In both the Andreas and Murphy (1986) and Andreas and Cash (1999) models, for reference height r<10 m, the ratio between roughness lengths for momentum and heat, Z0ZT, is assumed to be e2 to calculate Obukhov length L using the Richardson number Rib (see Eq. 17). The calculated Obukhov length L has absolute values about 67 % higher than those using Eqs. (B8) and (B13) from the bulk formulae (Oberhuber, 1988; Goosse et al., 2001). If Eq. (B8) and (B13) were used to solve Obukhov length L and coefficient C in the Andreas and Cash (1999) model, estimated turbulent heat flux would be smaller (Table 3) but still 15.53 % larger than that from the bulk formulae, with an even larger part of the difference from the small lead category (42.48 %, compared to 32.95 % in Sect. 4.3.2).

Our results suggest that the contribution of heat flux from small leads mainly results from their large length, or number density, and vast area instead of efficiency. Though small leads are more efficient for heat exchange between the ocean and the atmosphere, thin ice growing in newly opened leads can quickly cover the exposed ocean surface, thus reducing heat exchange. Moreover, due to the mixture of subpixel leads and thick ice, the surface temperature of some pixels in small leads is much lower than the freezing point.

Nonetheless, our results show that the fetch-limited model could be used to estimate turbulent heat flux on a regional scale with surface temperature fields from remote sensing. However, the fetch-limited model proposed by Andreas and Cash (1999) was based mainly on a few observations over open leads and polynya, while most lead pixels detected using temperature anomalies in our study are likely covered by thin ice (surface temperature <270 K; Fig. 12). Thus, near-surface air temperature with finer resolution is needed for validating the turbulent heat flux estimated using the fetch-limited model.

5.4 Heat flux for larger temperature differences

For comparison, a test using preset meteorological conditions was performed using the TIRS lead binary. Assuming the surface temperature in leads is right at the freezing point, with a wind speed of 7 m s−1 at 2 m height and a temperature difference of 5 and 10 K, turbulent heat fluxes from both models were calculated (Fig. 13) and are summarized in Table 5. Note that lead width in Fig. 13 is on a logarithmic scale.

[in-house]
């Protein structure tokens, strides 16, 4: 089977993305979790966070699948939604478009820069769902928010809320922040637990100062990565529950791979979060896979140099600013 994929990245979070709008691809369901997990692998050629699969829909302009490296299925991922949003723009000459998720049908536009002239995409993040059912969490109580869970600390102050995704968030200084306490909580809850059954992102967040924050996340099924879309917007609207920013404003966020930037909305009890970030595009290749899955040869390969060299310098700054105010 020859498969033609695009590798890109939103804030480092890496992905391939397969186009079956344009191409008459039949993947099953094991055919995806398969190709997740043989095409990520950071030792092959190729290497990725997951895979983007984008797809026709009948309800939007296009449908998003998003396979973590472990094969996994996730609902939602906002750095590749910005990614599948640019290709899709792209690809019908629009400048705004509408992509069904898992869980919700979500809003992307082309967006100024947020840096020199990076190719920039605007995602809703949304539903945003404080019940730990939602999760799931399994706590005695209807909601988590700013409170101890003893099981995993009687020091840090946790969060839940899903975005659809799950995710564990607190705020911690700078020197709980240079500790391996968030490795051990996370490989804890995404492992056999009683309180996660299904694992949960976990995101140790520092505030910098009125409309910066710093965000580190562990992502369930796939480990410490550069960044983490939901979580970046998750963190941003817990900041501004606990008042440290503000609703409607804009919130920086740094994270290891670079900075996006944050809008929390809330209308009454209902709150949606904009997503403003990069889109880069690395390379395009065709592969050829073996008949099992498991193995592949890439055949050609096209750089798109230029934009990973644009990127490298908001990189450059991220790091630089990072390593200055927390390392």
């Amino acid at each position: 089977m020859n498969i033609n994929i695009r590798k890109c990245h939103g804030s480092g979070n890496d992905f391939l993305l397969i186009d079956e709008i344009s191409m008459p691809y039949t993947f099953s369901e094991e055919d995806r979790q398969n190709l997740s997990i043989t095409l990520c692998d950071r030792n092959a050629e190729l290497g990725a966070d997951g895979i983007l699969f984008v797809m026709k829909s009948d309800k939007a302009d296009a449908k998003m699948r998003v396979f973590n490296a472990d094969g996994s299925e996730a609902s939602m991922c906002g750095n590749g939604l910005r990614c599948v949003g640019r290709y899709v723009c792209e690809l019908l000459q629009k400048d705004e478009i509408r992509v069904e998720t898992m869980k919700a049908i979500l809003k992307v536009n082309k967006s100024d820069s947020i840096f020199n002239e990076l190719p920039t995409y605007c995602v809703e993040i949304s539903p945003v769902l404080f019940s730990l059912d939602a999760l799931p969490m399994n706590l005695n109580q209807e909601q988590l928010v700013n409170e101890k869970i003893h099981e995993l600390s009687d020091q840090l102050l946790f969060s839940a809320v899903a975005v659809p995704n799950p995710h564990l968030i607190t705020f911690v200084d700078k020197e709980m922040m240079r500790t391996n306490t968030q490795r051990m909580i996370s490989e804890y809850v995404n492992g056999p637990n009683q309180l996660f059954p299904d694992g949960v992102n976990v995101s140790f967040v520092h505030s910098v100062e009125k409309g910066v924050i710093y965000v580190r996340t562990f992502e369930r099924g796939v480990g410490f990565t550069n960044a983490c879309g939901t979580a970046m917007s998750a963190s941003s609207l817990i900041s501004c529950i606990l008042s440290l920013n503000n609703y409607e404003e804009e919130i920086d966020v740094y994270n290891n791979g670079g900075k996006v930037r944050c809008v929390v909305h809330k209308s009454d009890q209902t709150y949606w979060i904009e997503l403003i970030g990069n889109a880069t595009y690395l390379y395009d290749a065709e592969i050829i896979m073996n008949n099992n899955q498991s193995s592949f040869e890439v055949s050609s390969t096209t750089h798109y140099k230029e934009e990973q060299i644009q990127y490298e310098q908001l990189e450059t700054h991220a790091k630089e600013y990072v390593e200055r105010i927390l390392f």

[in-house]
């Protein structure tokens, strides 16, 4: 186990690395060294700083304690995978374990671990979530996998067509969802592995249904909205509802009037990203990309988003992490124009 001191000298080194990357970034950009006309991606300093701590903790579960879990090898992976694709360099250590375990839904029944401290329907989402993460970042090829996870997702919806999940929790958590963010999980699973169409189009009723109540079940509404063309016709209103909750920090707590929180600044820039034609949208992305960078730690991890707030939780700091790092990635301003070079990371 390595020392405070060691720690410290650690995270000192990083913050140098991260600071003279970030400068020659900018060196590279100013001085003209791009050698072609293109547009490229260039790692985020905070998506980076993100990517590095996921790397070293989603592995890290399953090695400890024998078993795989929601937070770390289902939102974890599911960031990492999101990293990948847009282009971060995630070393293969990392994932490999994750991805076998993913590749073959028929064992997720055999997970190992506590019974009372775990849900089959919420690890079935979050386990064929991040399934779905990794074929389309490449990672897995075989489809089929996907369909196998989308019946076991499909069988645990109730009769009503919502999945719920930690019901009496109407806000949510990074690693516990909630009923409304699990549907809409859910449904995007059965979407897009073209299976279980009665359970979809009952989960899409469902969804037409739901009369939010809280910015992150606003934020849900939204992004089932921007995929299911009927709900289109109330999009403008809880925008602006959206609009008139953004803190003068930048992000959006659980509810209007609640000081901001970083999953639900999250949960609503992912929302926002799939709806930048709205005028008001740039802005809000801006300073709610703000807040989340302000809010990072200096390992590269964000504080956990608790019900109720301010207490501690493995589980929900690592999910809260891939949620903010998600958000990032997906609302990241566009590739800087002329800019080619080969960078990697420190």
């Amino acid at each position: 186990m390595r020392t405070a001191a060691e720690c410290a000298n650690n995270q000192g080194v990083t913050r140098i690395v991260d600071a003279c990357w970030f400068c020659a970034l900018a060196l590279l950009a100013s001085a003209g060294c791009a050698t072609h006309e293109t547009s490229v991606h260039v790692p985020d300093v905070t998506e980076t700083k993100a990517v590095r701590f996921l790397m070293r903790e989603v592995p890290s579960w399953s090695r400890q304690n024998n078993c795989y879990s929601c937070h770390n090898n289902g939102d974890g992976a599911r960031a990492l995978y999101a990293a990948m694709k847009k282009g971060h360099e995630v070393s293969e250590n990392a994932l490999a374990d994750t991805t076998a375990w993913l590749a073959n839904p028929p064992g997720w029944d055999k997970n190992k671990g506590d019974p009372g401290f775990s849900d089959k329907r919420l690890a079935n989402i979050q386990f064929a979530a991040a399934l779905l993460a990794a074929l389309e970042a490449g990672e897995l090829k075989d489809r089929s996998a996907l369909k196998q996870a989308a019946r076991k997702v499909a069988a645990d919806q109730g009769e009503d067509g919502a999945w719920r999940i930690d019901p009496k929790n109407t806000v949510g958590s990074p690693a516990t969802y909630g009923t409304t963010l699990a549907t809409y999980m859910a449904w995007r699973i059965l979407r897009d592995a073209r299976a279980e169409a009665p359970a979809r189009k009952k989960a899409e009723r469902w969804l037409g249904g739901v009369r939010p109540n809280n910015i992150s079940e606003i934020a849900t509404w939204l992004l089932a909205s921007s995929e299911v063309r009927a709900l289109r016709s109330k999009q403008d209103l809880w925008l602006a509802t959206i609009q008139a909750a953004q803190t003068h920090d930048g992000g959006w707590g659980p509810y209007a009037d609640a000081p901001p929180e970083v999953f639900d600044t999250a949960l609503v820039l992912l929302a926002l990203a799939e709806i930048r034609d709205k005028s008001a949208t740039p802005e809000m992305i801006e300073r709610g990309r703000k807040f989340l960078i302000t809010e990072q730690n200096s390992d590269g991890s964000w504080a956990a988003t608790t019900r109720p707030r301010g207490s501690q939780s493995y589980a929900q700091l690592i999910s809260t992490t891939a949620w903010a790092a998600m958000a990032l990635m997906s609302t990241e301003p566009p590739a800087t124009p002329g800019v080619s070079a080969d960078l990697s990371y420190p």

Figure 13Contribution of heat flux from each lead width using bulk formulae and a fetch-limited model. Turbulent heat flux retrieved using a fetch-limited model and bulk formulae are plotted using solid and dashed lines, respectively. Heat flux calculated using satellite surface temperature, air temperature, and wind speed from reanalysis datasets is drawn in orange; simulated heat flux at ΔT=5 and 10 K is in blue and green, respectively.


Table 5Turbulent heat flux (W) for higher temperature differences using Landsat-8 TIRS data and the Andreas and Cash (1999) model.

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Clearly, turbulent heat flux estimated using the Andreas and Cash (1999) model is always higher than that using the bulk formulae. For both models, estimated turbulent heat flux with ΔT of 5 or 10 K peaks at lead width of ∼270 m, a smaller width than the 360 m using ΔT obtained from TIRS IST and air temperature from ERA-Interim.

The distribution of turbulent heat flux estimated using bulk formulae with ΔT of 5 and 10 K depends on the areal fraction from each lead category. The contribution from leads with widths greater than 1 km converges to the lower end with fluctuation. As expected, the estimated total heat flux of 1.68×1012 W at ΔT=10 K is about twice as large as that at ΔT=5 K (8.46×1011 W).

When the Andreas and Cash (1999) model was applied, small leads were found to have a larger contribution at higher ΔT, 3.27×1011 W (35.86 %) and 6.66×1011 W (36.57 %) at ΔT=5 and 10 K, respectively, compared to the areal fraction of 34.54 %. More contributions from small leads can be expected at larger temperature differences and stronger wind in winter.